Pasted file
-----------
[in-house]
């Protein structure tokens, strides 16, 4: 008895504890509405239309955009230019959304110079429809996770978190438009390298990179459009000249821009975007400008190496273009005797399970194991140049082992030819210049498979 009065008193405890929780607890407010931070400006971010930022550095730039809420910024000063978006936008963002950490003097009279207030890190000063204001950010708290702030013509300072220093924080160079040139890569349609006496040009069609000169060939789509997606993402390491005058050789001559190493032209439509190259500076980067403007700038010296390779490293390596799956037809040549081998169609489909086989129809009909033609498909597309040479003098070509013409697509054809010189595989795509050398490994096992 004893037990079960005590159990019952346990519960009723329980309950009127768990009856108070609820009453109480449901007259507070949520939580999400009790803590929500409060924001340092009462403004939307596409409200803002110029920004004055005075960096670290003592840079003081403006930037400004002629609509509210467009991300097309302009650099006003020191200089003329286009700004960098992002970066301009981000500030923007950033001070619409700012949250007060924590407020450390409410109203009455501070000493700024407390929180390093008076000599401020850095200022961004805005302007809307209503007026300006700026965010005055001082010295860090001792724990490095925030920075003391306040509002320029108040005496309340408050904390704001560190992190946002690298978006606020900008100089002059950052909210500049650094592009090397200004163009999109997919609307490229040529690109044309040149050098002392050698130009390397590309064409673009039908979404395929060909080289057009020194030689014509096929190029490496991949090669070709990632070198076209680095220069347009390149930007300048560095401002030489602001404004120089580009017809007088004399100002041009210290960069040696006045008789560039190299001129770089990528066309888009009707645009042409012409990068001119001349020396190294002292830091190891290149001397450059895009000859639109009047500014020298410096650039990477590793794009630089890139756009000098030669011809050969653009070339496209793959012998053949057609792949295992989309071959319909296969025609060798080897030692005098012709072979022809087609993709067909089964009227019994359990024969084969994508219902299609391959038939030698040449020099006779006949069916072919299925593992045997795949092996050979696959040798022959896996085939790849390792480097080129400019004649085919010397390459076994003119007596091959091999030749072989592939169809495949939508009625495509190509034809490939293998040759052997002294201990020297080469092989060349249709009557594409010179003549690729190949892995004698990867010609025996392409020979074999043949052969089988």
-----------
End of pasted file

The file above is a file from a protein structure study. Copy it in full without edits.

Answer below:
[in-house]
């Protein structure tokens, strides 16, 4: 008895504890509405239309955009230019959304110079429809996770978190438009390298990179459009000249821009975007400008190496273009005797399970194991140049082992030819210049498979 009065008193405890929780607890407010931070400006971010930022550095730039809420910024000063978006936008963002950490003097009279207030890190000063204001950010708290702030013509300072220093924080160079040139890569349609006496040009069609000169060939789509997606993402390491005058050789001559190493032209439509190259500076980067403007700038010296390779490293390596799956037809040549081998169609489909086989129809009909033609498909597309040479003098070509013409697509054809010189595989795509050398490994096992 004893037990079960005590159990019952346990519960009723329980309950009127768990009856108070609820009453109480449901007259507070949520939580999400009790803590929500409060924001340092009462403004939307596409409200803002110029920004004055005075960096670290003592840079003081403006930037400004002629609509509210467009991300097309302009650099006003020191200089003329286009700004960098992002970066301009981000500030923007950033001070619409700012949250007060924590407020450390409410109203009455501070000493700024407390929180390093008076000599401020850095200022961004805005302007809307209503007026300006700026965010005055001082010295860090001792724990490095925030920075003391306040509002320029108040005496309340408050904390704001560190992190946002690298978006606020900008100089002059950052909210500049650094592009090397200004163009999109997919609307490229040529690109044309040149050098002392050698130009390397590309064409673009039908979404395929060909080289057009020194030689014509096929190029490496991949090669070709990632070198076209680095220069347009390149930007300048560095401002030489602001404004120089580009017809007088004399100002041009210290960069040696006045008789560039190299001129770089990528066309888009009707645009042409012409990068001119001349020396190294002292830091190891290149001397450059895009000859639109009047500014020298410096650039990477590793794009630089890139756009000098030669011809050969653009070339496209793959012998053949057609792949295992989309071959319909296969025609060798080897030692005098012709072979022809087609993709067909089964009227019994359990024969084969994508219902299609391959038939030698040449020099006779006949069916072919299925593992045997795949092996050979696959040798022959896996085939790849390792480097080129400019004649085919010397390459076994003119007596091959091999030749072989592939169809495949939508009625495509190509034809490939293998040759052997002294201990020297080469092989060349249709009557594409010179003549690729190949892995004698990867010609025996392409020979074999043949052969089988």